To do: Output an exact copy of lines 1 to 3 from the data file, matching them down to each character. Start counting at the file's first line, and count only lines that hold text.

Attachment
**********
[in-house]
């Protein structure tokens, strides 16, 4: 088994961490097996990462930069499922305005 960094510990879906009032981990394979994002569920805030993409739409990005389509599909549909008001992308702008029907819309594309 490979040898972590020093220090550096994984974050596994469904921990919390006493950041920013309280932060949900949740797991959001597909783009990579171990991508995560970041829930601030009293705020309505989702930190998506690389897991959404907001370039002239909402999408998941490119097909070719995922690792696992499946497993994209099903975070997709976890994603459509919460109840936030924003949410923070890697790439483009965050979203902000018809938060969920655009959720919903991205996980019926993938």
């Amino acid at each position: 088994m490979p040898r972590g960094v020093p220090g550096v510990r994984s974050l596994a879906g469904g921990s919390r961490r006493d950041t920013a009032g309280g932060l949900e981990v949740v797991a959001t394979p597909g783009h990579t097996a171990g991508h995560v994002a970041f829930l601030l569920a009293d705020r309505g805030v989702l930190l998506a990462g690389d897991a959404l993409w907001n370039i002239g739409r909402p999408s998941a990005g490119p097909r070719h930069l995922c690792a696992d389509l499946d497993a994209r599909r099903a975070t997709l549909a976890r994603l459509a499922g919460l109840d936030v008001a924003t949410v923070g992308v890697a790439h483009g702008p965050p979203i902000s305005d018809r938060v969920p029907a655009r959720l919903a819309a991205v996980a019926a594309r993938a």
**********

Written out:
[in-house]
């Protein structure tokens, strides 16, 4: 088994961490097996990462930069499922305005 960094510990879906009032981990394979994002569920805030993409739409990005389509599909549909008001992308702008029907819309594309 490979040898972590020093220090550096994984974050596994469904921990919390006493950041920013309280932060949900949740797991959001597909783009990579171990991508995560970041829930601030009293705020309505989702930190998506690389897991959404907001370039002239909402999408998941490119097909070719995922690792696992499946497993994209099903975070997709976890994603459509919460109840936030924003949410923070890697790439483009965050979203902000018809938060969920655009959720919903991205996980019926993938």
């Amino acid at each position: 088994m490979p040898r972590g960094v020093p220090g550096v510990r994984s974050l596994a879906g469904g921990s919390r961490r006493d950041t920013a009032g309280g932060l949900e981990v949740v797991a959001t394979p597909g783009h990579t097996a171990g991508h995560v994002a970041f829930l601030l569920a009293d705020r309505g805030v989702l930190l998506a990462g690389d897991a959404l993409w907001n370039i002239g739409r909402p999408s998941a990005g490119p097909r070719h930069l995922c690792a696992d389509l499946d497993a994209r599909r099903a975070t997709l549909a976890r994603l459509a499922g919460l109840d936030v008001a924003t949410v923070g992308v890697a790439h483009g702008p965050p979203i902000s305005d018809r938060v969920p029907a655009r959720l919903a819309a991205v996980a019926a594309r993938a």